If you’re planning to try and land a government contract for your business, then you’re likely to hear about equitable securities at some point. It’s a share of common stock that gives you an ownership stake in a corporation, such as a company that you’re investing in. Equitable securities can also come in the form of mutual funds provided that pooled equity securities funded them.
Why do business owners use equitable securities?
Many company owners rely on equity securities to spread ownership stake in their business among multiple investors. It’s easier for them to more readily qualify for leases or secure business contacts by doing this.
How do equitable securities affect ownership rights?
There’s a direct correlation between how many shares you receive and how much of an ownership stake, or controlling interest, you have in a company. As a business owner, you may need to consult with your corporate investors before making critical business decisions depending on how much of an ownership stake you retain in your company.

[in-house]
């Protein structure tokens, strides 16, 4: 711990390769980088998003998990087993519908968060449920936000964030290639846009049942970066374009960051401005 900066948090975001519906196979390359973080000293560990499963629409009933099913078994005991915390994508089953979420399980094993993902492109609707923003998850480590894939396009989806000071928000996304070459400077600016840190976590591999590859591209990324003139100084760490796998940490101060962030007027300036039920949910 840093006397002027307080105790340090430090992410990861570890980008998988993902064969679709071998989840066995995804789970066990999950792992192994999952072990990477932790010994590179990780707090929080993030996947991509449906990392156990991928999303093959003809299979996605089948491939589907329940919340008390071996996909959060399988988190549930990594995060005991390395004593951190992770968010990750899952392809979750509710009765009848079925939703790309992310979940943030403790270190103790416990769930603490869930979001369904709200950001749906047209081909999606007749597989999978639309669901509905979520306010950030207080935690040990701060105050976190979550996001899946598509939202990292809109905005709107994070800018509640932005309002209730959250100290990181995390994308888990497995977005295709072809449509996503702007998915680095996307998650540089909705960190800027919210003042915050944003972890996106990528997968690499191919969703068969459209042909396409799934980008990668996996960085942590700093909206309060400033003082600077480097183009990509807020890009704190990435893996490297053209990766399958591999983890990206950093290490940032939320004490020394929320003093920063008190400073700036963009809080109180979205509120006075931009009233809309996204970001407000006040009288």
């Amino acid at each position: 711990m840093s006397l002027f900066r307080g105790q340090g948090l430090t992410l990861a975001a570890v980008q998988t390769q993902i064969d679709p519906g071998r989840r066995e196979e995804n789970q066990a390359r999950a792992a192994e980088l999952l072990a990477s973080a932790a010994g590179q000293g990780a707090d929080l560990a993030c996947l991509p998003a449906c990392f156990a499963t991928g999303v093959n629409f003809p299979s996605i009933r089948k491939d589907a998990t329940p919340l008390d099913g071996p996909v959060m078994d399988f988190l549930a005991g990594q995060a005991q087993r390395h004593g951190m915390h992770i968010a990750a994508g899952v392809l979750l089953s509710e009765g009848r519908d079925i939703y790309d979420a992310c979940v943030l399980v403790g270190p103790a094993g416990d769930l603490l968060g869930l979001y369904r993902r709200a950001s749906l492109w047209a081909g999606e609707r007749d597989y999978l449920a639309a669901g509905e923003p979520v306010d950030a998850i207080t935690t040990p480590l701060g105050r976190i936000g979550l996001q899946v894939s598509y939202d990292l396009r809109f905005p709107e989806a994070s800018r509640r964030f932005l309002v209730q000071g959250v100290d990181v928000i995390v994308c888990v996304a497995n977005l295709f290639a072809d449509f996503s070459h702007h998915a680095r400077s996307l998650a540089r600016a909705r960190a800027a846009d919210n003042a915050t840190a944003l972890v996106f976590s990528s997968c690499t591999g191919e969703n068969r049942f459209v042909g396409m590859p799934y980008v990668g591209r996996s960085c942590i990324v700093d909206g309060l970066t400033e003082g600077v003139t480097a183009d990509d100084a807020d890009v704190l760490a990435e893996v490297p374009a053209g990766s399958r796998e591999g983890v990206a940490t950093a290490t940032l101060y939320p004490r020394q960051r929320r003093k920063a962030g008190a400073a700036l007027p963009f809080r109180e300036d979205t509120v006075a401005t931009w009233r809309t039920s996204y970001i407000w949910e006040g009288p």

You must have a board of trustees if you’re going to have equitable securities in place. Their role will be to act as the filtering board for decisions that stakeholders want to make. The board of trustees will ultimately be responsible for ensuring that their choices are in the company’s best interests.
Is there an alternative to the standard stock equities securities option?
While some companies are set up based on the common stocks equities securities option whereby investors all have voting rights, there are alternatives. There is a preferred stocks option whereby investors may receive preferential payment options yet not have voting rights. A company can offer one or both options to their investors.
Setting up a Texas business isn’t always easy, especially if you are trying to position it to make it more attractive to outside investors so that you can secure government contracts. A business law attorney can help you understand the different types of equitable securities that you can offer to investors in your Austin company so that you can make an informed decision about what’s best for you.